Iowa Rock ‘n’ Roll Hall of Fame inductees The Nadas bring 25 years of music to Steamboat | SteamboatToday.com

Iowa Rock ‘n’ Roll Hall of Fame inductees The Nadas bring 25 years of music to Steamboat

STEAMBOAT SPRINGS – There's no magic formula. Guidelines and roadmaps – those wouldn't help either.

When it comes to keeping a band together for 25 years, there's no saying what could happen.

But for Jason Walsmith, who started the group with Mike Butterworth in 1995, it takes saying “yes.”

"One thing we did early on that I think grows out of that place where a lot of bands never get past is we really said ‘yes’ to everything," said Walsmith, a member of the Nadas, a folk rock group hailing from Des Moines, Iowa. "Nothing was beneath us, and we weren't too good for any venue."

Recently inducted into the Iowa Rock ‘n’ Roll Hall of Fame, the indie folk rock group was described as "The Best College Band You've Never Heard Of" by Playboy Magazine, and this weekend, they plan to take listeners on a road trip full of stories from their travels and years of touring the country.

Back in town, The Nadas will bring their show to the Chief Theater stage at 7 p.m. Saturday.

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"When someone asks me what kind of music The Nadas play, I generally respond with they are an all American rock 'n’ roll band that makes you want to drink whiskey," said a booking agent with B. Smith Presents. "Their songs are generally true life experience stories that make you want to laugh at times. A lot of them related to what you have experienced in your life ,and they just put the experiences into songs."

As the last song on their newly released album "One Louder" reminisces, "I remember clearly having to make a choice: tell stories with a camera or with my voice, but I played guitar and I stayed up late – that was 1998." The song is named "I'm Still Here."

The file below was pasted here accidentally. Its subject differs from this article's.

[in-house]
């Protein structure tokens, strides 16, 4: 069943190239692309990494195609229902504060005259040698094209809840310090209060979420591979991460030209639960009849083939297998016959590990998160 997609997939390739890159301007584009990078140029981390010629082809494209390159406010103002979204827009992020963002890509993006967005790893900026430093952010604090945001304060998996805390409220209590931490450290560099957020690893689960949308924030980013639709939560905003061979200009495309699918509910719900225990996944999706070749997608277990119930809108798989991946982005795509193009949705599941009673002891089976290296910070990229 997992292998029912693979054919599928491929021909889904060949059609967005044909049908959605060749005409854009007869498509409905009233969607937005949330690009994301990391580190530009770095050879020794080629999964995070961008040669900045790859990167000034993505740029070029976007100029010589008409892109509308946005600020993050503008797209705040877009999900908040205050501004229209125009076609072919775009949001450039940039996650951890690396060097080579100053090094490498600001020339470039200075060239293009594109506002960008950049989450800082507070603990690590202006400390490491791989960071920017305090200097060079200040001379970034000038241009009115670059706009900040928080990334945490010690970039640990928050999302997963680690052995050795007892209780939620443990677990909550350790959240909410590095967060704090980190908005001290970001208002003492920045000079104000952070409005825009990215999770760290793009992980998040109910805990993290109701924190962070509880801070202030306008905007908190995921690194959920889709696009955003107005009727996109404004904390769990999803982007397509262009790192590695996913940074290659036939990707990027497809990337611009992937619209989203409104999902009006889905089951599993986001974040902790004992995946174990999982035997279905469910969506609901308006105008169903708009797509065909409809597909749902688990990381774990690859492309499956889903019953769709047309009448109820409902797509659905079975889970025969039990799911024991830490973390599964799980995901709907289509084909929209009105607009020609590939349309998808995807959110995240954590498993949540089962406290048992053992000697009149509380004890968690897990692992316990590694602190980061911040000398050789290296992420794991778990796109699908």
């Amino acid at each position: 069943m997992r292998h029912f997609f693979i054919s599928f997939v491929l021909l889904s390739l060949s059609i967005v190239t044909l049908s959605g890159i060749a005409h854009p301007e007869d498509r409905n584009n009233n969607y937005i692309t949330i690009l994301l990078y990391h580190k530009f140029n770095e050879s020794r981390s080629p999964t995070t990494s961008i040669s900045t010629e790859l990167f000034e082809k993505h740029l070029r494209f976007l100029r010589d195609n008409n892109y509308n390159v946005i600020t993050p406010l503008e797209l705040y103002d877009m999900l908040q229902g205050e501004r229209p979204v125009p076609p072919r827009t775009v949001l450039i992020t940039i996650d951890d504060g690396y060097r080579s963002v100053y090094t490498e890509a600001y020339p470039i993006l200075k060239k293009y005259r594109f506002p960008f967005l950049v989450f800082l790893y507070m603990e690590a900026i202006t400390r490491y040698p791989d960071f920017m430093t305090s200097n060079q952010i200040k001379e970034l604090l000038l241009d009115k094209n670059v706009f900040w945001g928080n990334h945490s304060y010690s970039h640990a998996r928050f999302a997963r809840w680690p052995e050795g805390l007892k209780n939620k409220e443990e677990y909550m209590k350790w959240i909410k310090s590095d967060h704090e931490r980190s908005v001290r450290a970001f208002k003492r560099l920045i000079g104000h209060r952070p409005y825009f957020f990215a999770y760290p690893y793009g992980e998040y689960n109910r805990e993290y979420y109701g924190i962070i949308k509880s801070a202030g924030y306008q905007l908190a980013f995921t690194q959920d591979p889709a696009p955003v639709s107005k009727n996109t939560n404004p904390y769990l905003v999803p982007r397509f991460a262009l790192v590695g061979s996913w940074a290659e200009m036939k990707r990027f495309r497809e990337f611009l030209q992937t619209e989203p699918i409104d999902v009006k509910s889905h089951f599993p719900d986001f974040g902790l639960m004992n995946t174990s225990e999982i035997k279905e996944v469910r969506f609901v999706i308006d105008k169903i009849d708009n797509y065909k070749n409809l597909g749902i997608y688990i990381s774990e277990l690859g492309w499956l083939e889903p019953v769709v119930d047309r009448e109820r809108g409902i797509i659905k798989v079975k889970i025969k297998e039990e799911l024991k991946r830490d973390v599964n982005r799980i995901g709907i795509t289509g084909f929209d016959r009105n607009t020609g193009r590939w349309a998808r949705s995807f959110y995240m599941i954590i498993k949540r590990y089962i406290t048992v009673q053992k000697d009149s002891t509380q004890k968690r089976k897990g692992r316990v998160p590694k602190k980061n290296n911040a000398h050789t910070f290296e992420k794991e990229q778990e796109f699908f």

"I think if people stopped listening and stopped caring I would still be making music, but it's that energy, that fuel that keeps us out there in the public doing this," Walsmith said.

When the group started at Iowa State University, the band was a no name and was merely a way to pass the time between studying and life as a college.

"We were playing anywhere we could," Walsmith said. "Anything from sports bars, cafés, shops, malls, nursing homes, even a golf course.

"We never had a record deal or anything," he said. "We kept doing what we were doing, and now, we have this really great, supportive fan base that's stuck with us and kept us going since the beginning."

Recording and releasing albums has forced the group to get creative.

"People say the industry has evolved," Walsmith said. "I think it's evolved 10 different times. At first it was record an album on tape and now you can record a song on your phone and within five minutes have it on iTunes. We didn't have to rely on traditional marketing of a record through record companies because everyone who was a fan was paying attention all along and then telling their friends about it. "

At the band’s 10th anniversary, Walsmith said he was blown away and thought that alone was a good run. Now, here they are 25 years later. Still making records and selling out shows across the country.

"It's wild to think back about the past 25 years," he said. "But it's always been about the music. So many fans fall victim thinking they should be further along than they are, but in reality at the most basic level, you really just have to do it for the joy of music."

To reach Audrey Dwyer, call 970-871-4229, email adwyer@steamboattoday.com or follow her on Twitter @Audrey_Dwyer1.

 

If you go:

What: The Nadas acoustic duo

When: 7 p.m. Saturday, Feb. 3

Where: Chief Theater, 813 Lincoln Ave.

Tickets: $15